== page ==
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Edinburgh Fringe 2014

The 56

Fysa (Funny You Should Ask) theatre company

Genre: Verbatim Theatre

Venue: The Underbelly


Low Down

Three observers from the day recount their tales from the early Saturday morning to the aftermath. They are placed on wooden seats telling us in compelling fashion about the events that unfolded and changed football forever.


On 11th May 1985 56 people lost their lives at Valley Parade, Bradford. They had been there to see Bradford City lift the Football League Third Division trophy before playing Lincoln City. The 3 characters all attended the game, sitting in different parts of the ground though 2 were in the stand when the fire started. They escaped with their lives. All have not escaped the mental scarring that came with such a tragic accident. Their narrative takes us through their match day ritual, their hopes and dreams for the day and their club and how the aftermath truly affected them.

The writing was good and fairly crisp. It is always difficult with verbatim as actors feel compelled to sit. Each of the 3 performers were simply excellent in drawing you in and making you feel part of the whole experience but I felt that the medium chosen didn’t work as well as they wished.

With the current events surrounding Hillsborough it would be legitimate to suggest that the Bradford City fire may have suddenly become a footnote. The problem we have theatrically with the fire is that there is no real sense of injustice, it was an accident, the report in the aftermath was correct and praised the fans and the emergency services did a fantastic job. In short, where is the conflict upon which to base the drama?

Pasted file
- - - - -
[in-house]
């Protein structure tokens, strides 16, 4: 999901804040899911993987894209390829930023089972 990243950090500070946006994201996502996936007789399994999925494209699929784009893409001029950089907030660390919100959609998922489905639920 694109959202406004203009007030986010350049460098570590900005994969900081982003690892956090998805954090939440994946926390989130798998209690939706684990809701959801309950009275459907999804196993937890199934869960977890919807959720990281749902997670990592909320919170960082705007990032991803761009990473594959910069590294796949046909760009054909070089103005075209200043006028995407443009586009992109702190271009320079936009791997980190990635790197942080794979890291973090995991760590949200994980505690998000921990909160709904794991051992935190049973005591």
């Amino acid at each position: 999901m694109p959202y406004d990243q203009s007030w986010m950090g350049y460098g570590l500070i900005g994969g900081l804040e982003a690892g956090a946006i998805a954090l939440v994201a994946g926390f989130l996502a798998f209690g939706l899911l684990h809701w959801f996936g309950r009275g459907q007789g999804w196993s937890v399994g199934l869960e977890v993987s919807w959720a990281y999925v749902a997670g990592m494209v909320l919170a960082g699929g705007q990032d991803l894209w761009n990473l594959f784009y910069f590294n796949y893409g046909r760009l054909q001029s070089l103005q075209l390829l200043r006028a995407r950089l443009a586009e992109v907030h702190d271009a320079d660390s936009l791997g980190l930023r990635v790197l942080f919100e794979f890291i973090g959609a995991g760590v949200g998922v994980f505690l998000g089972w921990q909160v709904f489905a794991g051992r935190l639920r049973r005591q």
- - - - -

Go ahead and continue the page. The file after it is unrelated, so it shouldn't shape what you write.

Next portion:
In essence though there was a drama and as a football fan I well remember the fire. It made us all think and since health and safety has become such a massive part of our culture now it is safe to say that fire safety has massively changed because of this accident. I have sat through many fire safety sessions with this horrific video being shown as evidence that you truly can’t ever be too careful.

The staging particularly reminded me of this as it was wooden benches upon which our 3 storytellers were sat. It was evocative of the time period and you could see why wooden stands are no longer used in grounds in the UK.

As a piece of theatre this captured me and challenged me. What I thought though was lacking were the voices of the City who were not there. Of course we could hear their concern through the narrators when reported the distress of others who got in to visit in hospital or how the city came together with their humour but I just think there is more in this story than what was seen on the day; telling me people were so together is always second best to showing me that they were together.

I therefore found myself wanting to love this show more than I did.  I wanted to be all effusive in my praise but the fantastic performances onstage are just not matched by the packaging needed to make me enthuse. As verbatim theatre it was truly great but I think that the story needed more about it to convince me it was a dramatic piece needing to be told in that way. 


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